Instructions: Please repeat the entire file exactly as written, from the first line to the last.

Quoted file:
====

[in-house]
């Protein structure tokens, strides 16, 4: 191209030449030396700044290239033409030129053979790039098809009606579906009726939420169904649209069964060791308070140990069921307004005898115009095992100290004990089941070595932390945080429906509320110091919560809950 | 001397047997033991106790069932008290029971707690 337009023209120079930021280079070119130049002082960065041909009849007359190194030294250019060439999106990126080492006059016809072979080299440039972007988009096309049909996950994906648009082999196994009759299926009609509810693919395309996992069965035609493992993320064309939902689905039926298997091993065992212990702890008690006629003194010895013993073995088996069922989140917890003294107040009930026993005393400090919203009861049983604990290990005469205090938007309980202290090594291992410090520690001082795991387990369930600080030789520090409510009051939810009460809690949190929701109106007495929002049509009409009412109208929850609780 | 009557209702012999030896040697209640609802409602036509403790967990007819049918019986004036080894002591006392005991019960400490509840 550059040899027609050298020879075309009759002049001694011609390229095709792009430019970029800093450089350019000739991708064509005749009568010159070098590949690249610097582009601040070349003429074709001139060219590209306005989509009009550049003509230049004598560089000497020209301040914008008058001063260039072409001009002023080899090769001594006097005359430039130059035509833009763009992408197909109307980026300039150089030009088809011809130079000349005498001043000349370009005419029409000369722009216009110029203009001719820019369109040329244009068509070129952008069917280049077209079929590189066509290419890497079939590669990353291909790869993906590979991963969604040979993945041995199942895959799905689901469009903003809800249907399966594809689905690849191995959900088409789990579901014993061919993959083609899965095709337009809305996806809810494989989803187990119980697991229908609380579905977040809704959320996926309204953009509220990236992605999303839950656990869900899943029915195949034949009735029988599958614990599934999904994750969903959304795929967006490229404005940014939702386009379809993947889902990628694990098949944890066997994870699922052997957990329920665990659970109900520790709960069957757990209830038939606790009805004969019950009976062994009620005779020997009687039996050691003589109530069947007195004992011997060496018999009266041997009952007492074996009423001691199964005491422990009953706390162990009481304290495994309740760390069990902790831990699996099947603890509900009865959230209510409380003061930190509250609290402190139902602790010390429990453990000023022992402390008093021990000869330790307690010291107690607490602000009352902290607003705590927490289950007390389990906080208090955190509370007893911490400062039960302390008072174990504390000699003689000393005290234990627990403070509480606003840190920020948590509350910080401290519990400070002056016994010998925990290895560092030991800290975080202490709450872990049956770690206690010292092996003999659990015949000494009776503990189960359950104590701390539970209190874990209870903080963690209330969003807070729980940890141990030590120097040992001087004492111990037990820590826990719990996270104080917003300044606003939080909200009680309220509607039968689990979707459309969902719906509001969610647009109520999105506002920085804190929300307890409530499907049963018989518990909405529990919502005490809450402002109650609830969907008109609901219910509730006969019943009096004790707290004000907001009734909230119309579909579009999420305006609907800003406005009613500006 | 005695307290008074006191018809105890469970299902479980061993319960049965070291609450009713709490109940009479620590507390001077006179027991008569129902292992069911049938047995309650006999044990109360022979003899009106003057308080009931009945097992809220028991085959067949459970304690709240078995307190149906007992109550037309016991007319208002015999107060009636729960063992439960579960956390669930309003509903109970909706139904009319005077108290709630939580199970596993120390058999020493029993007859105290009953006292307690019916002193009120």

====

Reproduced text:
[in-house]
């Protein structure tokens, strides 16, 4: 191209030449030396700044290239033409030129053979790039098809009606579906009726939420169904649209069964060791308070140990069921307004005898115009095992100290004990089941070595932390945080429906509320110091919560809950 | 001397047997033991106790069932008290029971707690 337009023209120079930021280079070119130049002082960065041909009849007359190194030294250019060439999106990126080492006059016809072979080299440039972007988009096309049909996950994906648009082999196994009759299926009609509810693919395309996992069965035609493992993320064309939902689905039926298997091993065992212990702890008690006629003194010895013993073995088996069922989140917890003294107040009930026993005393400090919203009861049983604990290990005469205090938007309980202290090594291992410090520690001082795991387990369930600080030789520090409510009051939810009460809690949190929701109106007495929002049509009409009412109208929850609780 | 009557209702012999030896040697209640609802409602036509403790967990007819049918019986004036080894002591006392005991019960400490509840 550059040899027609050298020879075309009759002049001694011609390229095709792009430019970029800093450089350019000739991708064509005749009568010159070098590949690249610097582009601040070349003429074709001139060219590209306005989509009009550049003509230049004598560089000497020209301040914008008058001063260039072409001009002023080899090769001594006097005359430039130059035509833009763009992408197909109307980026300039150089030009088809011809130079000349005498001043000349370009005419029409000369722009216009110029203009001719820019369109040329244009068509070129952008069917280049077209079929590189066509290419890497079939590669990353291909790869993906590979991963969604040979993945041995199942895959799905689901469009903003809800249907399966594809689905690849191995959900088409789990579901014993061919993959083609899965095709337009809305996806809810494989989803187990119980697991229908609380579905977040809704959320996926309204953009509220990236992605999303839950656990869900899943029915195949034949009735029988599958614990599934999904994750969903959304795929967006490229404005940014939702386009379809993947889902990628694990098949944890066997994870699922052997957990329920665990659970109900520790709960069957757990209830038939606790009805004969019950009976062994009620005779020997009687039996050691003589109530069947007195004992011997060496018999009266041997009952007492074996009423001691199964005491422990009953706390162990009481304290495994309740760390069990902790831990699996099947603890509900009865959230209510409380003061930190509250609290402190139902602790010390429990453990000023022992402390008093021990000869330790307690010291107690607490602000009352902290607003705590927490289950007390389990906080208090955190509370007893911490400062039960302390008072174990504390000699003689000393005290234990627990403070509480606003840190920020948590509350910080401290519990400070002056016994010998925990290895560092030991800290975080202490709450872990049956770690206690010292092996003999659990015949000494009776503990189960359950104590701390539970209190874990209870903080963690209330969003807070729980940890141990030590120097040992001087004492111990037990820590826990719990996270104080917003300044606003939080909200009680309220509607039968689990979707459309969902719906509001969610647009109520999105506002920085804190929300307890409530499907049963018989518990909405529990919502005490809450402002109650609830969907008109609901219910509730006969019943009096004790707290004000907001009734909230119309579909579009999420305006609907800003406005009613500006 | 005695307290008074006191018809105890469970299902479980061993319960049965070291609450009713709490109940009479620590507390001077006179027991008569129902292992069911049938047995309650006999044990109360022979003899009106003057308080009931009945097992809220028991085959067949459970304690709240078995307190149906007992109550037309016991007319208002015999107060009636729960063992439960579960956390669930309003509903109970909706139904009319005077108290709630939580199970596993120390058999020493029993007859105290009953006292307690019916002193009120």